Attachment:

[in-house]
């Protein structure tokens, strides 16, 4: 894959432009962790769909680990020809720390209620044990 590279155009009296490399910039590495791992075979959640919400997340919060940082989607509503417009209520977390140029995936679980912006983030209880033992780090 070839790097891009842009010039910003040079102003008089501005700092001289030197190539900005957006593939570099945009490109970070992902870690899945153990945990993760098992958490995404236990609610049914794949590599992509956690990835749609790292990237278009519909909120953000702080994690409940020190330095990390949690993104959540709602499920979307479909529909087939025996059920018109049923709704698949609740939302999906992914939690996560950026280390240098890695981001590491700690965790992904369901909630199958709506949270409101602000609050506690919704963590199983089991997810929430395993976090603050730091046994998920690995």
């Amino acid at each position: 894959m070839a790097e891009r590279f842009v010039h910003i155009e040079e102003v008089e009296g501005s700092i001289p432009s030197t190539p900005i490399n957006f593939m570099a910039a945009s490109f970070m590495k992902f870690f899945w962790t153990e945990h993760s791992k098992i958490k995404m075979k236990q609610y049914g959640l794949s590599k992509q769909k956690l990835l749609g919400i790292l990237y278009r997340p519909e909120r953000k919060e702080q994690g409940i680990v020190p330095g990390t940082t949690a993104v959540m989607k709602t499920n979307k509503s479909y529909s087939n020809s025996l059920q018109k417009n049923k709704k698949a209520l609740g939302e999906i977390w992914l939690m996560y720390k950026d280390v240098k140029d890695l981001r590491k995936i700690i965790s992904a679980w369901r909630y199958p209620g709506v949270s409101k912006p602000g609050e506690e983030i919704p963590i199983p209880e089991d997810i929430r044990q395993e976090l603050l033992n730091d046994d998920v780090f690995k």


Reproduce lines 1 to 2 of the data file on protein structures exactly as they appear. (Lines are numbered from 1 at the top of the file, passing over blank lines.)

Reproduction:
[in-house]
């Protein structure tokens, strides 16, 4: 894959432009962790769909680990020809720390209620044990 590279155009009296490399910039590495791992075979959640919400997340919060940082989607509503417009209520977390140029995936679980912006983030209880033992780090 070839790097891009842009010039910003040079102003008089501005700092001289030197190539900005957006593939570099945009490109970070992902870690899945153990945990993760098992958490995404236990609610049914794949590599992509956690990835749609790292990237278009519909909120953000702080994690409940020190330095990390949690993104959540709602499920979307479909529909087939025996059920018109049923709704698949609740939302999906992914939690996560950026280390240098890695981001590491700690965790992904369901909630199958709506949270409101602000609050506690919704963590199983089991997810929430395993976090603050730091046994998920690995």